Stephen King’s “End of Watch,” his 55th novel and the third book of his Bill Hodges trilogy, came out this summer and did not disappoint.
The trilogy follows retired detective Bill Hodges and his friends Jerome, a college student who used to mow Bill’s lawn and happens to be one of his closest friends, and Holly, a middle-aged woman with the mind of a child, a computer expert.
This third installment builds off of the first book, “Mr. Mercedes.” In the first book, Brady — nicknamed Mr. Mercedes because of the car he used — drove into a crowd of people, killing and injuring dozens of people. About a decade later, after Bill has retired, Brady has not been caught and sends Bill a letter taunting him. Bill, without his detective’s badge embarks on a mission to catch the infamous killer.
King tells the story in a unique way, using both Bill and Brady as narrators of different chapters; though, for much of the book, Bill does not know his identity.
At the end of the first book, Bill, Holly and Jerome foil Brady’s plan to blow up a concert. Holly stops Brady by hitting him in the head, landing him in a coma.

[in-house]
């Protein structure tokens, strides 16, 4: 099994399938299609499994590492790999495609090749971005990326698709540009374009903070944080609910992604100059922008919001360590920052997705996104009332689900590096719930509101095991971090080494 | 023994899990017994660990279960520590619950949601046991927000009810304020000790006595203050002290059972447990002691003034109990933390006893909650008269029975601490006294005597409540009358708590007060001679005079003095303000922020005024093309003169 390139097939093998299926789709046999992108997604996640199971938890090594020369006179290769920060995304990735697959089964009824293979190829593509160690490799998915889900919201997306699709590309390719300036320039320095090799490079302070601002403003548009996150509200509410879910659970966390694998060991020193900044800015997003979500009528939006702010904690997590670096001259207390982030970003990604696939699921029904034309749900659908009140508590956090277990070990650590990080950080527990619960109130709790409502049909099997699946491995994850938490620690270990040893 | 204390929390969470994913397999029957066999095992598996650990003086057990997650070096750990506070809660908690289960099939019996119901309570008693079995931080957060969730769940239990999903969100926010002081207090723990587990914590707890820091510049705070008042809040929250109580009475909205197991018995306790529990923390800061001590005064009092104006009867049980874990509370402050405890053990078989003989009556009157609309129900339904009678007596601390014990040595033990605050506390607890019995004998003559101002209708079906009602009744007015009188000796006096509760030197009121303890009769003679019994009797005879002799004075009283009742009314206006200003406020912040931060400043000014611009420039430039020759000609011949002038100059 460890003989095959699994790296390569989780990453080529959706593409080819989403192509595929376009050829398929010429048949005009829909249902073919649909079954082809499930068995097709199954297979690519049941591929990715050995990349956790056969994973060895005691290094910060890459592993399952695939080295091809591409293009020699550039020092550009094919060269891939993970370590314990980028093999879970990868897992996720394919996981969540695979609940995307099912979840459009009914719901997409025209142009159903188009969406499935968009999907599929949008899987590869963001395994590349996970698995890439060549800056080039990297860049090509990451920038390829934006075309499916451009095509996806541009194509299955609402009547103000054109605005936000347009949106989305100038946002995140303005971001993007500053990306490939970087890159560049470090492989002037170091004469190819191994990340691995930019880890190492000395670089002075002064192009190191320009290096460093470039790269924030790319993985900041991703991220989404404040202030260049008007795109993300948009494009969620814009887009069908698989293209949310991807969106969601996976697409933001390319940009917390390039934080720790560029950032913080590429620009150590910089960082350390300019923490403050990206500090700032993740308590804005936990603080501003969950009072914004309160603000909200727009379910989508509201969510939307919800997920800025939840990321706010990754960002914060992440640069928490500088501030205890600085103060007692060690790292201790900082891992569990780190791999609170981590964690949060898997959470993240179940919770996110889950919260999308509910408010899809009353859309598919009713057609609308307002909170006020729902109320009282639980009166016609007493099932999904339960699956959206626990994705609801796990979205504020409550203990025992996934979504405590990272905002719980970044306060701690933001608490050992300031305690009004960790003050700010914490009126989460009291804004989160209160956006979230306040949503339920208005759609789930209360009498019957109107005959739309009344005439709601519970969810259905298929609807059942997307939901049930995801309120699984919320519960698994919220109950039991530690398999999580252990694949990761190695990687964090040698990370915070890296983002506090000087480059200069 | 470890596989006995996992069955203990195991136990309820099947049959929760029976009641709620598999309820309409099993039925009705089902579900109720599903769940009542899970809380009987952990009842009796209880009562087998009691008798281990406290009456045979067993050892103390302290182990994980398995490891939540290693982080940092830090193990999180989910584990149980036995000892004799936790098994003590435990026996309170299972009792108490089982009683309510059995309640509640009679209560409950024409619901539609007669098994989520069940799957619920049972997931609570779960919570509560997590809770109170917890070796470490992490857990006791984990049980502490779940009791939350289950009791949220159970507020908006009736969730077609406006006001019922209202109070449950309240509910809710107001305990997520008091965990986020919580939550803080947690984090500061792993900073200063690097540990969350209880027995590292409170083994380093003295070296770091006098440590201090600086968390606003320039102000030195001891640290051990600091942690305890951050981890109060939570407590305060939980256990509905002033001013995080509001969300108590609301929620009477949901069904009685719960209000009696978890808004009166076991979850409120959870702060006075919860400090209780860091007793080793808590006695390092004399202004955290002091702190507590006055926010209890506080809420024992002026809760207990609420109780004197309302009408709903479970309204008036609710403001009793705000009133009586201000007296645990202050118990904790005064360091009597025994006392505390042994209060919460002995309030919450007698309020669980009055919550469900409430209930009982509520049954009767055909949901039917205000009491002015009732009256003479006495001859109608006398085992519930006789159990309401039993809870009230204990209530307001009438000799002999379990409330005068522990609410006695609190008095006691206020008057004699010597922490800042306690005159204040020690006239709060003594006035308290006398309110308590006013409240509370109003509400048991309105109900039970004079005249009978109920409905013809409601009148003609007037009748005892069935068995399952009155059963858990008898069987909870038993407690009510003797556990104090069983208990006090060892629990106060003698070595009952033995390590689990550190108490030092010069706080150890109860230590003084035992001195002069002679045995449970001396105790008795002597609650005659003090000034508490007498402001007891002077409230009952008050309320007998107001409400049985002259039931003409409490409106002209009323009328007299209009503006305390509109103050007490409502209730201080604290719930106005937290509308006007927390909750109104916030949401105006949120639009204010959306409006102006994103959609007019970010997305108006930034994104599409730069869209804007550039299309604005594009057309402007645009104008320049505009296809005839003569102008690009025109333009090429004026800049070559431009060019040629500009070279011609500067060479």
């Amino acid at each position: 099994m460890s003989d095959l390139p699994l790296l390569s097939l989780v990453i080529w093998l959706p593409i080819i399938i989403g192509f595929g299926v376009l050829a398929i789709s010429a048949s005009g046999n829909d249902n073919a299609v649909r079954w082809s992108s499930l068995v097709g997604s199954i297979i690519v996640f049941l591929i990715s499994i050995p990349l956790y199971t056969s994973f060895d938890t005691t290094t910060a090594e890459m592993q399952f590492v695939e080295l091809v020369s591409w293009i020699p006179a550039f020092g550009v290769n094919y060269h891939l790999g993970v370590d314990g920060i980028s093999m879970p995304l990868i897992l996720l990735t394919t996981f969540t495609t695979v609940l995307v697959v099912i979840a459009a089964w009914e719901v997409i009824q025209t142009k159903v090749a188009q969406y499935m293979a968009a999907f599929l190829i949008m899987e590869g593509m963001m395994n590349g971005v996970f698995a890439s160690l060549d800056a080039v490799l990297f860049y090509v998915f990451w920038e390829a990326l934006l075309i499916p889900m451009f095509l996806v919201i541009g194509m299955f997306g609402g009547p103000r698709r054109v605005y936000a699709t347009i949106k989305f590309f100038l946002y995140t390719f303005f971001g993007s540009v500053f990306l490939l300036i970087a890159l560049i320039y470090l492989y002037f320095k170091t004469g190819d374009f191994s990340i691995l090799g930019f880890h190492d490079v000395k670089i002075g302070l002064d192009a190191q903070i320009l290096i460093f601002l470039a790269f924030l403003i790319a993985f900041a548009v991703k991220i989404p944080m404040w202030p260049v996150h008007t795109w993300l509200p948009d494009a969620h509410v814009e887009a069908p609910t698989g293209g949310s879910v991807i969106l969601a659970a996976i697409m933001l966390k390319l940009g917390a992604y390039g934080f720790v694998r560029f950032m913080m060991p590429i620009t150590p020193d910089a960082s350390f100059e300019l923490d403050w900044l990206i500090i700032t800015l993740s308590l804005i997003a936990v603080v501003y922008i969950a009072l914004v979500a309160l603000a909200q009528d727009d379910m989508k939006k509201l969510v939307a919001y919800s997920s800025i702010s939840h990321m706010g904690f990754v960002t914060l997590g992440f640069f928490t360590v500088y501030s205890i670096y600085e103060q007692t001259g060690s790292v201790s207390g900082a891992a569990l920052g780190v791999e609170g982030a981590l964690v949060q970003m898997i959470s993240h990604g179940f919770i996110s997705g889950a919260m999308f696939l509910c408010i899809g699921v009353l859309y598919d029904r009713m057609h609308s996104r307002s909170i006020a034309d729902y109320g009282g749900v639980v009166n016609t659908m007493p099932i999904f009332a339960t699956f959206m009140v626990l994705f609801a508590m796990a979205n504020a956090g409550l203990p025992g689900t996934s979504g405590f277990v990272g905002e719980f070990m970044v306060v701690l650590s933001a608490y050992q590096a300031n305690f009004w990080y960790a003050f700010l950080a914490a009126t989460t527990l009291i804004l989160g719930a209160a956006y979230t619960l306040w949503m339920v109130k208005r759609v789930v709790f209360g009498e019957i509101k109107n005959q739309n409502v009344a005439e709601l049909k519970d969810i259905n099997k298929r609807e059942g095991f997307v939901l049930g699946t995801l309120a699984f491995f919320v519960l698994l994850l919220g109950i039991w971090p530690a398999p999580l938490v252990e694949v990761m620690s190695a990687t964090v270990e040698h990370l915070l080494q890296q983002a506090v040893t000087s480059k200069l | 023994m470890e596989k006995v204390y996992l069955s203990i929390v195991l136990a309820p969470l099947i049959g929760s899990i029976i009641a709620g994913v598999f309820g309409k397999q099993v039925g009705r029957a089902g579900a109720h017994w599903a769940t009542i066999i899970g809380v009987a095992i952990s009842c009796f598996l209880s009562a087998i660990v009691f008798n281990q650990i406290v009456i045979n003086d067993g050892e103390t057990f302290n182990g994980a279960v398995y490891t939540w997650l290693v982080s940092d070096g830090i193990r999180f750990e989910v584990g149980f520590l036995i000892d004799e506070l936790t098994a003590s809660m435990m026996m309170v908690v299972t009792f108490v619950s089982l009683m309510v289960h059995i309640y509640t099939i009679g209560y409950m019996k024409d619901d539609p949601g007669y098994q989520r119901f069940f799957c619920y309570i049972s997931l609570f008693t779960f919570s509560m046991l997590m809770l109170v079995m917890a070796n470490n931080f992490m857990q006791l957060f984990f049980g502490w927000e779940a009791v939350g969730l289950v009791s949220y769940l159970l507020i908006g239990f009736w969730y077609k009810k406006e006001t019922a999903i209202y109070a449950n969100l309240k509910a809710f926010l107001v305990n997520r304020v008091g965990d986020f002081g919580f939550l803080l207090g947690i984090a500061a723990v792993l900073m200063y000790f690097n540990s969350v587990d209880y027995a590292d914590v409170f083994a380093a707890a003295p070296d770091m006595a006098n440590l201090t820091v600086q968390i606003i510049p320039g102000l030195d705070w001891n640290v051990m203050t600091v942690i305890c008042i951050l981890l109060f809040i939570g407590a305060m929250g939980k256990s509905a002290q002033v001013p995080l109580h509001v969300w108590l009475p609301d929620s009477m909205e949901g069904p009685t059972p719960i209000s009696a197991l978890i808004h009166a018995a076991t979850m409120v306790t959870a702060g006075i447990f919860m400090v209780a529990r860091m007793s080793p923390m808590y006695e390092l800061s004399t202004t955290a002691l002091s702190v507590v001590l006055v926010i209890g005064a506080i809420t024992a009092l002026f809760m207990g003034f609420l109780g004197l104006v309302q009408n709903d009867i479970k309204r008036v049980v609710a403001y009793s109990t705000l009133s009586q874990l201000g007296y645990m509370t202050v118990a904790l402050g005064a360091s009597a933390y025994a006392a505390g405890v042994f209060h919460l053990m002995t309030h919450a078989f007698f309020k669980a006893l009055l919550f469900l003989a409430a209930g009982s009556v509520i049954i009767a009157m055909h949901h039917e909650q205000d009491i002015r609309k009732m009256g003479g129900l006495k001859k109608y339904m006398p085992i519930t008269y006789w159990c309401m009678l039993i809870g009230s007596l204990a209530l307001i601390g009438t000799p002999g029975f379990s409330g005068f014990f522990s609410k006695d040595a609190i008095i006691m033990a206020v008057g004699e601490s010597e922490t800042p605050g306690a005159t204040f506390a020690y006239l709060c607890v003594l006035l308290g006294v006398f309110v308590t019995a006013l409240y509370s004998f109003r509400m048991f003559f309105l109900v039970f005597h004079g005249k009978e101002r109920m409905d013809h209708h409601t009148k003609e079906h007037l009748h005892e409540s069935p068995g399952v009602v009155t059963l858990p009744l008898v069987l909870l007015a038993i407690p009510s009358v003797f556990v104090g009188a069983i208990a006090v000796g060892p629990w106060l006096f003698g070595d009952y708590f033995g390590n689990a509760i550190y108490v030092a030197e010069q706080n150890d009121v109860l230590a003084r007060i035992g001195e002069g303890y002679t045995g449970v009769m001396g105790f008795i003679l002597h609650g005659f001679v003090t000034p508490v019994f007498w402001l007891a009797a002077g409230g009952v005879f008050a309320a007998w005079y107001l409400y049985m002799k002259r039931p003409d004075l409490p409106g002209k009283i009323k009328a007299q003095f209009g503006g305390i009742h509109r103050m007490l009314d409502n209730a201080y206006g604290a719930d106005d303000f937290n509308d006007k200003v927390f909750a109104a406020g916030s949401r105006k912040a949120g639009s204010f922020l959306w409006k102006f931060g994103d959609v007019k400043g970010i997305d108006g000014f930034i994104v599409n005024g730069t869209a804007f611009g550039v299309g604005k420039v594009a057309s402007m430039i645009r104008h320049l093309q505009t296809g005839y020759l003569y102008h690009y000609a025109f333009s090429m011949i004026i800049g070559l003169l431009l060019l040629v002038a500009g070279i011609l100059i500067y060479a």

“End of Watch” picks up where the first book leaves off; though he is mentioned briefly in the second book, it mostly follows a different story arc.
I did not find the second book as engaging as the first, so I did not have high expectations for the third one; however, I was pleasantly surprised.
While the first book was mostly a classic detective novel with the addition of King’s skillfully molded suspense, the third one adds in elements of the paranormal that King is also known for.
After coming out of a coma, Brady discovers that after his head injury, he has the ability to move items with his mind and even hypnotize and control people from his hospital bed. Using King’s style of alternating between the points of view of Brady and Bill, King builds up suspense by letting the reader into details of Brady’s plan that Bill does not know, keeping the reader on edge.
Though from the first two novels in the series, the reader learns to some extent to predict twists in the story, the added element of the paranormal leads the story to new heights.
While Bill and his friends fight to defeat an evil, mystical power, they also struggle with more mundane challenges. Early on, it is clear that Bill is seriously ill, and he must balance his own health with putting an end to the hurt that follows Brady.
King expertly combines supernatural elements with the realistic ones from the first novel to create a believable modern horror story.
Though I have found some of King’s books to be slightly long-winded in the way he often uses several hundred pages to set the scene before slowly building up to the climax, I found myself engaged the whole way through.
I enjoyed King’s finale to the Bill Hodges trilogy and blew through it within a couple days. Overall, I give it a 4.5/5 stars.